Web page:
Golden State Warriors: How Klay Thompson Can Become an Elite Defender


Nov 19, 2012; Dallas, TX, USA; Dallas Mavericks shooting guard O.J. Mayo (32) drives to the basket as Golden State Warriors shooting guard Klay Thompson (11) defends during the second quarter at the American Airlines Center. Mandatory Credit: Jerome Miron-USA TODAY Sports

Klay Thompson is an underrated defender. All Warriors fans know that he’s a great shooter; he’s a Splash Brother for a reason. One of the highlights of Thompson’s sophomore season, though, was his improvement on the defensive end.

Thompson might not have the astute instincts on defense that great defenders like Andre Iguodala or Tony Allen have, but he has learned to use certain qualitites to his advantage. First of all, he is a versatile defender. He has the ability to guard point guards, shooting guards, and small forwards.

Second, he can guard pick-and-rolls well, which is a valuable skill for a shooting guard. Thompson has shown the ability to effectively stop his opponent from driving or kicking off of a pick-and-roll. According to Chris Palmer of, among players with at least 200 possessions guarding the ball handler in pick-and-rolls, Thompson gave up the fewest points per possession last season, with 0.686. In order to compare, Paul George of the Indiana Pacers was named to the 2013 All-Defensive Second Team, and he gave up 0.783 points per possession.

Third, he has quick reactions and can move his lower body quickly. He moves his feet quickly and can keep his opponent in front of him. This benefits his teammates, because then he doesn’t need other help defenders to slide over, which would expose the paint or the basket. His quickness also allows him to guard smaller players, such as point guards, effectively. He proved this in the playoffs when he hounded Tony Parker and Ty Lawson and disrupted their rhythm.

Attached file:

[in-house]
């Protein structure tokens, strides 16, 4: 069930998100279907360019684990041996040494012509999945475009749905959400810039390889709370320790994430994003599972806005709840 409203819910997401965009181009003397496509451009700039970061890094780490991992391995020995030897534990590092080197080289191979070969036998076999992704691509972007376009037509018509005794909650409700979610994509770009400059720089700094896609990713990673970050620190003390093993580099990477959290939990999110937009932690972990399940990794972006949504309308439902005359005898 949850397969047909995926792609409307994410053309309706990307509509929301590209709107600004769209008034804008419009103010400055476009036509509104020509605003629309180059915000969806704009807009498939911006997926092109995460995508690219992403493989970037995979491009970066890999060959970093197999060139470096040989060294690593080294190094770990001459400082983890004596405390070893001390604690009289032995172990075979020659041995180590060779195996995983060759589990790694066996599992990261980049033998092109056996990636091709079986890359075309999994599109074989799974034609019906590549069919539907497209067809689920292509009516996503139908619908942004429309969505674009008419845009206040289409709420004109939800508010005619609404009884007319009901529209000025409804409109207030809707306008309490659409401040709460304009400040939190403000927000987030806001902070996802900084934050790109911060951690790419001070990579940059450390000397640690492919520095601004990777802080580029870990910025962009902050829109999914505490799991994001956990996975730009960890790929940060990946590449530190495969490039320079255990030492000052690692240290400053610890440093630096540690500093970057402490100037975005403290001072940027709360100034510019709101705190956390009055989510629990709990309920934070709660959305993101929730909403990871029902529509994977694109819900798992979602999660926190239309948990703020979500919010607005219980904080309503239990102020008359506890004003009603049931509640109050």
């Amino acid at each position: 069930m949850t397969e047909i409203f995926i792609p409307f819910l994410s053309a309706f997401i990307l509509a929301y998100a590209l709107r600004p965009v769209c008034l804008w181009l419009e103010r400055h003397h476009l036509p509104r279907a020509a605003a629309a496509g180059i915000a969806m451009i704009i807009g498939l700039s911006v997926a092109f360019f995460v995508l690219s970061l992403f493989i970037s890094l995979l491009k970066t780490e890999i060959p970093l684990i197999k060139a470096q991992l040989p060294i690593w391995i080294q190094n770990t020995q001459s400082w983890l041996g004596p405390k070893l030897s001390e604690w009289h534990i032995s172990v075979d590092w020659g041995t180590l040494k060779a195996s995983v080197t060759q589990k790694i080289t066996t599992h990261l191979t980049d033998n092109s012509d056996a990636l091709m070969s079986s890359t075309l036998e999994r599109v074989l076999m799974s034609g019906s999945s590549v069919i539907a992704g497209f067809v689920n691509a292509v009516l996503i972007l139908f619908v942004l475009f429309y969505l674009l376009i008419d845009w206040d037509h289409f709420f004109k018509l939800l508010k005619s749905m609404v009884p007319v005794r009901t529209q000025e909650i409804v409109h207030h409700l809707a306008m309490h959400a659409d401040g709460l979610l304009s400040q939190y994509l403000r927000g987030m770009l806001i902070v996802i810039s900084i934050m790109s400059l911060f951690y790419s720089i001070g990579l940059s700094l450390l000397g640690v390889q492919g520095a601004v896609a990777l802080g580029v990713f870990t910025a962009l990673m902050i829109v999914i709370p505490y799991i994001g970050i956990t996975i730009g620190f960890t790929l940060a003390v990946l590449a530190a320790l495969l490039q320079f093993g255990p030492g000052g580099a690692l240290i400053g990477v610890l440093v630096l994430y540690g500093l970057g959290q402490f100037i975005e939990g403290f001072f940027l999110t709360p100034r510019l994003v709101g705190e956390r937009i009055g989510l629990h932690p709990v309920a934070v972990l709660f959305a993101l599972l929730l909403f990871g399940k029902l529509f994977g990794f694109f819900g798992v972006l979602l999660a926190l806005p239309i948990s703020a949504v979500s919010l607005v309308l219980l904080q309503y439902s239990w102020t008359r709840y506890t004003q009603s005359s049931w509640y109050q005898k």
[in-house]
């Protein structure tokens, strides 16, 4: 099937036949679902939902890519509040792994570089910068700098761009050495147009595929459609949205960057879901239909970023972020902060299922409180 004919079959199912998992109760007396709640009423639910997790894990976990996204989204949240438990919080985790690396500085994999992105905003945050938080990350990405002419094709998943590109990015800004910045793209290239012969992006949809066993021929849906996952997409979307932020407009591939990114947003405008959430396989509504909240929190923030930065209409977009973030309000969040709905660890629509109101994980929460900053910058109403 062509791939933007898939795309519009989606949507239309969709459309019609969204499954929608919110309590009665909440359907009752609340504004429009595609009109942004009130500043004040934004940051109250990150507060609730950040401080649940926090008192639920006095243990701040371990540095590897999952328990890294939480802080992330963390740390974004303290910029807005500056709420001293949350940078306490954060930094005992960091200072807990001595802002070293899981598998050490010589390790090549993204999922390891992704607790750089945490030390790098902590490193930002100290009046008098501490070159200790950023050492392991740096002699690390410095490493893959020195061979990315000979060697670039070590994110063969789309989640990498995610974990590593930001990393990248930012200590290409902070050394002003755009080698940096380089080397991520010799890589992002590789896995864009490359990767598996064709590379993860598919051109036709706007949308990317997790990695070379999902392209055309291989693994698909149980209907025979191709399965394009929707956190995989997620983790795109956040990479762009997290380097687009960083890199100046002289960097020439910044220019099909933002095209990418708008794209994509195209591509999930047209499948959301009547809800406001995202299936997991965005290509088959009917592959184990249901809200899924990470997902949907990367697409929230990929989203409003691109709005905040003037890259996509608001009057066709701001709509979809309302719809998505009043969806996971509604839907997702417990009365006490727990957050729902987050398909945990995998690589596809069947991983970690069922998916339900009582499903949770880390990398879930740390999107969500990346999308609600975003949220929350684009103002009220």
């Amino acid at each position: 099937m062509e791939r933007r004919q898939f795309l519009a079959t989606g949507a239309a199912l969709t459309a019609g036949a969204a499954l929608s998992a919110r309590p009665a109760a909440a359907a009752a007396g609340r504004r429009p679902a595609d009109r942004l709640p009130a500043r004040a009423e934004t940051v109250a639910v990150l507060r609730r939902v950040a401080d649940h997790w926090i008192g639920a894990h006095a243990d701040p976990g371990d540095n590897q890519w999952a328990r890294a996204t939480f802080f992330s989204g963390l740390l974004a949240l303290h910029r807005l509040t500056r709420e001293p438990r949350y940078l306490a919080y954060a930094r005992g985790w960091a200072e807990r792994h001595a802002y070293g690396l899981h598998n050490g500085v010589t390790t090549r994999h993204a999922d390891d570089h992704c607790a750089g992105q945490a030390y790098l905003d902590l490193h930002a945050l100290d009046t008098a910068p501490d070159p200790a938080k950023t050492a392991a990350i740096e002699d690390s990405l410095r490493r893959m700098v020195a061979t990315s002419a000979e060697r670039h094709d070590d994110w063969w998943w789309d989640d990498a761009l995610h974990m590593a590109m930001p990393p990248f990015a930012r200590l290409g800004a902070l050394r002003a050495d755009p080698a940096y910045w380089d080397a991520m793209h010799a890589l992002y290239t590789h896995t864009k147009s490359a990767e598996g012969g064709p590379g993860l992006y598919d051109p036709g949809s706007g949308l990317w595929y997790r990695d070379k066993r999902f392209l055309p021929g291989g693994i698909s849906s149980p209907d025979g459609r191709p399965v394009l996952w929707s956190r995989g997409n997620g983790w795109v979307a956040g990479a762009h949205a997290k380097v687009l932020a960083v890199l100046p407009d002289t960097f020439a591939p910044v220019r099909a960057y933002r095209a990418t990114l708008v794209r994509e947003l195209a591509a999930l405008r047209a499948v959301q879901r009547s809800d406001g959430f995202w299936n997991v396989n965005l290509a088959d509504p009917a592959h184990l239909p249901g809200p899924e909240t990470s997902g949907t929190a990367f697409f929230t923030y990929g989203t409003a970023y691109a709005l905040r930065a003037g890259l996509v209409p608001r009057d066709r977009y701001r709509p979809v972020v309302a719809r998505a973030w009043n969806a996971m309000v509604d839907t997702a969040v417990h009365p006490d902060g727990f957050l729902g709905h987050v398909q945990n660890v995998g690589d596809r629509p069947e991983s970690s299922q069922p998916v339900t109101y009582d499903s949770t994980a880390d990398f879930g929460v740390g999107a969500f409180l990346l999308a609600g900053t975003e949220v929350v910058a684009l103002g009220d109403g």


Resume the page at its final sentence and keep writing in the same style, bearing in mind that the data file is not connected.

Lastly, he uses his size and length to his advantage. His 6-foot-7 frame allows him to be physical, force tough shots, and do hard, quick close-outs. Thompson uses his length to guard bigger shooting guards or small forwards.

Thompson still has room for improvement though. First of all, he can learn to limit his fouls. Sometimes, he can be too aggressive on defense, which leads to him reaching in or shoving too much.

In Game 1 of the Western Conference semifinals against the San Antonio Spurs, Thompson fouled out with 3:57 left in the fourth quarter. At that point, the Warriors were up by 16 points, and Thompson had held Parker to 12 points on just 4-of-15 shooting. After he fouled out, Parker scored six points on 3-of-3 shooting, and the Spurs went on an 18-2 run to send the game to overtime. Thompson needs to limit his fouls next season in order to stay on the floor for the significant moments during games.

Second, he can work on blocking more shots. Last season, Thompson only blocked 0.5 shots per game, and, in the postseason, he only blocked 0.6 shots per game. The next step for him is translating his impressive size and length into more blocked shots.

Third, he can rebound more. During defensive possessions, he could bring more intensity on the glass. Great rebounders simply want the ball more than everyone else, regardless of their size.

Again, because of advantageous size for a shooting guard, Thompson should be able to average around five or more rebounds per game. In the 2012-2013 regular season, Thompson averaged 3.7 rebounds per game, and, in the postseason, he averaged 4.6 rebounds per game. Thompson should rebound around the same amount or more, given his height, as other shooting guards such as Kobe Bryant, who averaged 5.6 last season, James Harden, who averaged 4.9, or Dwyane Wade, who averaged 5.0.

Lastly, Thompson can improve on his help defense. His one-on-one defense already improved significantly last season, but, this offseason, he should focus more on his help defense. A great defender is able to not just contain the player they’re guarding, but also clog passing lanes and anticipate plays. By doing this, Thompson will be able to get more steals and force more turnovers, which will help make him an elite defender.

Thankfully for Thompson, there’s another versatile defender on the Warriors that he can learn from. Iguodala is quick and has good length too. Iguodala is an elite defender in the NBA, so Thompson should try to learn as much from him as possible in order to become a better overall defender.

If Thompson improves on limiting his fouls, blocking more shots, rebounding more, and helping more on defense, then he could potentially become an elite defender in the NBA. This would certainly help bring the Warriors to a whole new level defensively too. Defensively, the sky is the limit for Thompson.